Cross Country Wireless Loop
Cross Country Wireless Loop

Cross Country Wireless Loop Antenna Amplifier VLF test with 1m diameter coax loop

SDR# 1717 Officially Released: Dark Mode and Other Skins now Available

Release 1717 of the popular SDR# software that is commonly used with RTL-SDR dongles has just officially been released (actually already up to r1722 at the time of this post). This release brings with it UI theme customization including a very nice looking dark mode. Over on the Airspy/SDR# groups.io board programmer Youssef wrote:

We are pleased to announce the release of SDR# r1717 with the Telerik User Interface.

This is quite a big jump from the old UI components that will allow us to add many fancy features in the upcoming revisions.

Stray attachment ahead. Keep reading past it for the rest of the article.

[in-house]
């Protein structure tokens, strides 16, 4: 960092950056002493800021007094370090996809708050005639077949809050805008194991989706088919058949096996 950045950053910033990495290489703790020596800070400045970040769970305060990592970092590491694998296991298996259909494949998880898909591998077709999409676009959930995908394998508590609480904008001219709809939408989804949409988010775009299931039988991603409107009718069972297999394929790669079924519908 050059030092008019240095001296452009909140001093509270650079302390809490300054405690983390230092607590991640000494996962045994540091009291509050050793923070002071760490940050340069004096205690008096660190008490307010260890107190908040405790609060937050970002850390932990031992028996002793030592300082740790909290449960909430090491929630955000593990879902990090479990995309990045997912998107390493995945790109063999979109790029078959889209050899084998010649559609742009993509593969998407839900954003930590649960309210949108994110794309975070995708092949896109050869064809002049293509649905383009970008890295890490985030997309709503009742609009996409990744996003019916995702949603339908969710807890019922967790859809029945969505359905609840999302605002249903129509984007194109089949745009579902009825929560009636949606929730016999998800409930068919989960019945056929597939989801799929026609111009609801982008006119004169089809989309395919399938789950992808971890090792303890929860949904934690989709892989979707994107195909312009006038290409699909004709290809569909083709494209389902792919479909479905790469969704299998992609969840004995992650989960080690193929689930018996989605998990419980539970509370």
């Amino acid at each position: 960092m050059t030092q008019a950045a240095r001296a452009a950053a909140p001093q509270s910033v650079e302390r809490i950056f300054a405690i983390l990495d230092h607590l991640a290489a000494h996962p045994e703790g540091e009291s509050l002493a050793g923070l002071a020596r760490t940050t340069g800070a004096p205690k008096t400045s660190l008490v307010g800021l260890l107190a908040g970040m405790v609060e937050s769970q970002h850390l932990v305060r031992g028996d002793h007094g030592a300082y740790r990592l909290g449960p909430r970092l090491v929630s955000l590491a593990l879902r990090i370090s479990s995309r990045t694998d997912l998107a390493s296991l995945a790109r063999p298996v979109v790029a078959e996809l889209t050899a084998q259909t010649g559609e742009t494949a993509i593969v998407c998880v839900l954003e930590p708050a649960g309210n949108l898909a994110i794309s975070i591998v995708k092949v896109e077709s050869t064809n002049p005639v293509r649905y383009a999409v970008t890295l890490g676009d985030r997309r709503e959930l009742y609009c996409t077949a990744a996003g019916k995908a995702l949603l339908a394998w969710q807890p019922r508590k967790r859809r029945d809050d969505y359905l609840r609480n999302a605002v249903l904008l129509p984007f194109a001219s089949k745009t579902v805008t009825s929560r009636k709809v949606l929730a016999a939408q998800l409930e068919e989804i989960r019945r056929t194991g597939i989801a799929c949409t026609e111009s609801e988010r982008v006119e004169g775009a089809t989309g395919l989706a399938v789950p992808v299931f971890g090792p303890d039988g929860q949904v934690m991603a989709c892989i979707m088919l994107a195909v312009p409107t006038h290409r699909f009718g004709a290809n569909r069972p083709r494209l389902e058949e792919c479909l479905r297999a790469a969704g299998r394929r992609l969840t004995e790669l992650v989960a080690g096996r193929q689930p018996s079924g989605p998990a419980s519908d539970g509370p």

For now, the functionality of the software was ported "one to one" with full support of the existing plugins.
A new Plugin API for the tool bar was added which allows plugin developers to add/remove special buttons for quick access.

Despite a slightly longer loading time at the startup of the application, many performance improvements should be noticed in run time, especially the CPU usage.
The package is now distributed with a set of skins/themes you can select in the control panel under "Display". Later on, we will add custom skins loading capability so you can customize the look and feel of the whole program.

Please note that some themes have slower rendering than others. You will have to experiment until you settle with something that is acceptable for the eye candy and the CPU usage / UI reactivity.